The Bear’s Lair: Brexit Could Unshackle Britain From A Corpse

It quickly becomes apparent that the Single Market offers no advantages that could possibly outweigh its costs. For one thing, it prevents Britain from signing advantageous trade agreements elsewhere. The EU is essentially a protectionist organization – and why not? – the great majority of its members (by all means, excepting one or two such as Holland) have a long history of protectionism, while the members from Eastern Europe suffered 50 years of outright autarky.

Hence the EU has little enthusiasm for agreements that actually free trade (as distinct from those like the Trans Pacific Partnership that call themselves free trade agreements but are mostly cloaks for protectionist intellectual property legislation.) When India attempts to set up a free trade arrangement with the EU, it finds itself stymied by special interests, especially in southern Europe, whose economies are old-fashioned enough to fear Indian competition.

Britain’s tradition is the opposite; indeed, it damaged its own economy very severely in the late nineteenth century by its fanatical devotion to unilateral free trade. The country built its economic power by trading around the world when few other countries did the same. You only have to read Daniel Defoe’s “A tour through the whole island of Great Britain,” published in 1724-27, to see that even that far back, long before industrialization, Britain was different from other countries by its inhabitants’ keen devotion to trading and the market, whether domestic or international. Long-lost annual fairs in the middle of rural Cambridgeshire drew vast crowds from all over the country, many of them driving horses, cattle or sheep hundreds of miles, in order to secure the widest possible universe of buyers for their goods.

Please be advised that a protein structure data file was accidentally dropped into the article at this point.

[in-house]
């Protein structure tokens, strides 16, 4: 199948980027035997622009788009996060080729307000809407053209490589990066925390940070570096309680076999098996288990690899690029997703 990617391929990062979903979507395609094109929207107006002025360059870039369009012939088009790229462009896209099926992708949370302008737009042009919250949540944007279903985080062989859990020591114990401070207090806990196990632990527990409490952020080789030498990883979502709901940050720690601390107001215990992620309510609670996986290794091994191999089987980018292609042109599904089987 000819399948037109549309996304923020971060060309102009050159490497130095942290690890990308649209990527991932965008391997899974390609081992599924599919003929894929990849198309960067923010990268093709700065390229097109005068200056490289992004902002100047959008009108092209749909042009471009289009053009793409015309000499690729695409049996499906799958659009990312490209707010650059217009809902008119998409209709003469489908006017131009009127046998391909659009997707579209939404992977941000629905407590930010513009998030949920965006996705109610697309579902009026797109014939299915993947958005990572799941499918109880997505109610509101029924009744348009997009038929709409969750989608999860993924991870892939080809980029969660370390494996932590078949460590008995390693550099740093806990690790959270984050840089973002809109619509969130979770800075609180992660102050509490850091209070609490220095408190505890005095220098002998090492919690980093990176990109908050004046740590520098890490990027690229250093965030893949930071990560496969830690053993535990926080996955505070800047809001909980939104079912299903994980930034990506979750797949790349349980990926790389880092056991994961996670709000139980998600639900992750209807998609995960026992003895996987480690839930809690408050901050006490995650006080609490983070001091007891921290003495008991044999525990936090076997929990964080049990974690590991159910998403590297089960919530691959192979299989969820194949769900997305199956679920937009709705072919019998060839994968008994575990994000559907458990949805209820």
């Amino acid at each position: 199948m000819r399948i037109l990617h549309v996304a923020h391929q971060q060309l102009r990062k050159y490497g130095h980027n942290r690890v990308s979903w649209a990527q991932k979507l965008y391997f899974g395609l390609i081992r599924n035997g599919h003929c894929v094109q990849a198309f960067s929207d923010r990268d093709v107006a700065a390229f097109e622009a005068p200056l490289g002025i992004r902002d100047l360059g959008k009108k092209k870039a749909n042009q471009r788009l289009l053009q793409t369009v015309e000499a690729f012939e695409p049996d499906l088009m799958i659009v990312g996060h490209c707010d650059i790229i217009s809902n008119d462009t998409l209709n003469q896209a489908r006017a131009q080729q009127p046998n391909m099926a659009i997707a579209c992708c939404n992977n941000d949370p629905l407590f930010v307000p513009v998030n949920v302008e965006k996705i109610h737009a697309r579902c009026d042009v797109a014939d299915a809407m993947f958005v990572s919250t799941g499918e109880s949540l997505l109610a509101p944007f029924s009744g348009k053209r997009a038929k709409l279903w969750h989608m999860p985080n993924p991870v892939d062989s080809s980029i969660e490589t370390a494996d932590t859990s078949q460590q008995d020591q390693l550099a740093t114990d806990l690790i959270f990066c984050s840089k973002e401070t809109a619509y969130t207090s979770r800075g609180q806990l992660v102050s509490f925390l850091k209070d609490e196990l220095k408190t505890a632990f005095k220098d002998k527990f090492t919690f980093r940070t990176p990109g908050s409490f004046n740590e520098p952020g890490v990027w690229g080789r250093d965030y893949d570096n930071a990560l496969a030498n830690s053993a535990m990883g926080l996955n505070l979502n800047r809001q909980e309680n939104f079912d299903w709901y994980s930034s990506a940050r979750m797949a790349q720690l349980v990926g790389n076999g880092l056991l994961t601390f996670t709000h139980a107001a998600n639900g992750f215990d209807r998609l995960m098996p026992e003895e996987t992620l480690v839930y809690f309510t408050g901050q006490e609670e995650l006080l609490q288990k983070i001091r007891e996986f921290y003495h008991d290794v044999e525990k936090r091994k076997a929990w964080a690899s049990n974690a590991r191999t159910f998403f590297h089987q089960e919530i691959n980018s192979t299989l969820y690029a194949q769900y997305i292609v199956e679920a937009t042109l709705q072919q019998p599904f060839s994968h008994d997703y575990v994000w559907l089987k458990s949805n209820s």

Looked at this way, the EU’s Single Market stifles British enterprise rather than expanding it. It represents a steadily declining share of world trade, even as more and more countries have been added to it, indicating the sclerosis of its structure and the declining global salience of its participants. The insane over-regulation imposed by Brussels and the even more insane monetary policy imposed by Frankfurt make the Single Market even less attractive, because they stifle innovation and trade, wrecking the growth of productivity and wealth. They also cause a steadily lengthening list of countries in southern and eastern Europe to become overspending basket cases.

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(The Bear's Lair is a weekly column that is intended to appear each Monday, an appropriately gloomy day of the week. Its rationale is that the proportion of "sell" ...

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